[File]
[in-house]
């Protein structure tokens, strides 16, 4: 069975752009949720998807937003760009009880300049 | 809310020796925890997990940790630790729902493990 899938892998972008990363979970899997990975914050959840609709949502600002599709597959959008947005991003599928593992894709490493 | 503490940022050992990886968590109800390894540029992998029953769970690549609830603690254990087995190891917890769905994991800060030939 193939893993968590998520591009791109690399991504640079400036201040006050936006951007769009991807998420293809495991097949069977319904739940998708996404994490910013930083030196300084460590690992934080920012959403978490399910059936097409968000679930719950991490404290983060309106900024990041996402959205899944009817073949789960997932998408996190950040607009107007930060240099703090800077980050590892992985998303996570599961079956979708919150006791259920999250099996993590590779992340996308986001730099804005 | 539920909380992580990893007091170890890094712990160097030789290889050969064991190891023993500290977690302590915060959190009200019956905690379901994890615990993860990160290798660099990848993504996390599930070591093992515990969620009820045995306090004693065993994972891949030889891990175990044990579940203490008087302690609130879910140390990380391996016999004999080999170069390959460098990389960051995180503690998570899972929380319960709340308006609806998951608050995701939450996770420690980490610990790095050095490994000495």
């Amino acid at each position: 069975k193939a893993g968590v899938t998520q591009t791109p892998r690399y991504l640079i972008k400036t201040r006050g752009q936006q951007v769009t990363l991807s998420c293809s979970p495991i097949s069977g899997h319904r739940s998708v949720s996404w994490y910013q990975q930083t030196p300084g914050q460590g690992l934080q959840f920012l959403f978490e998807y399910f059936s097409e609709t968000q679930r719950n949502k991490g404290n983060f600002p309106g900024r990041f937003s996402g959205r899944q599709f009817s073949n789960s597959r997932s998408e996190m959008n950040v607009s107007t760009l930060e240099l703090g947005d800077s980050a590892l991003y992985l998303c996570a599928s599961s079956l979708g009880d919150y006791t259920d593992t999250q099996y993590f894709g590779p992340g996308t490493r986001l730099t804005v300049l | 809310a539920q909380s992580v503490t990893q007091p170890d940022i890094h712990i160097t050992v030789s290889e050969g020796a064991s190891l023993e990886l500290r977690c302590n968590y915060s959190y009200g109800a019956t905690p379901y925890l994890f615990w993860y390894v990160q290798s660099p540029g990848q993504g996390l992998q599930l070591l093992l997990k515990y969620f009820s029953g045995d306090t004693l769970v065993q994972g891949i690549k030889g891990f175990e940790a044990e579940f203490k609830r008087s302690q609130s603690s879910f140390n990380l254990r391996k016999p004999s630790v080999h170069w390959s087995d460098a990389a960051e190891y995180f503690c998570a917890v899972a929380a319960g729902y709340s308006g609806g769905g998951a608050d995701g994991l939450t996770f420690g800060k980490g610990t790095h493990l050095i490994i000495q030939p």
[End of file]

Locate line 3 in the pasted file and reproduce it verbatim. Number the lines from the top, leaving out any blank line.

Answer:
């Amino acid at each position: 069975k193939a893993g968590v899938t998520q591009t791109p892998r690399y991504l640079i972008k400036t201040r006050g752009q936006q951007v769009t990363l991807s998420c293809s979970p495991i097949s069977g899997h319904r739940s998708v949720s996404w994490y910013q990975q930083t030196p300084g914050q460590g690992l934080q959840f920012l959403f978490e998807y399910f059936s097409e609709t968000q679930r719950n949502k991490g404290n983060f600002p309106g900024r990041f937003s996402g959205r899944q599709f009817s073949n789960s597959r997932s998408e996190m959008n950040v607009s107007t760009l930060e240099l703090g947005d800077s980050a590892l991003y992985l998303c996570a599928s599961s079956l979708g009880d919150y006791t259920d593992t999250q099996y993590f894709g590779p992340g996308t490493r986001l730099t804005v300049l | 809310a539920q909380s992580v503490t990893q007091p170890d940022i890094h712990i160097t050992v030789s290889e050969g020796a064991s190891l023993e990886l500290r977690c302590n968590y915060s959190y009200g109800a019956t905690p379901y925890l994890f615990w993860y390894v990160q290798s660099p540029g990848q993504g996390l992998q599930l070591l093992l997990k515990y969620f009820s029953g045995d306090t004693l769970v065993q994972g891949i690549k030889g891990f175990e940790a044990e579940f203490k609830r008087s302690q609130s603690s879910f140390n990380l254990r391996k016999p004999s630790v080999h170069w390959s087995d460098a990389a960051e190891y995180f503690c998570a917890v899972a929380a319960g729902y709340s308006g609806g769905g998951a608050d995701g994991l939450t996770f420690g800060k980490g610990t790095h493990l050095i490994i000495q030939p």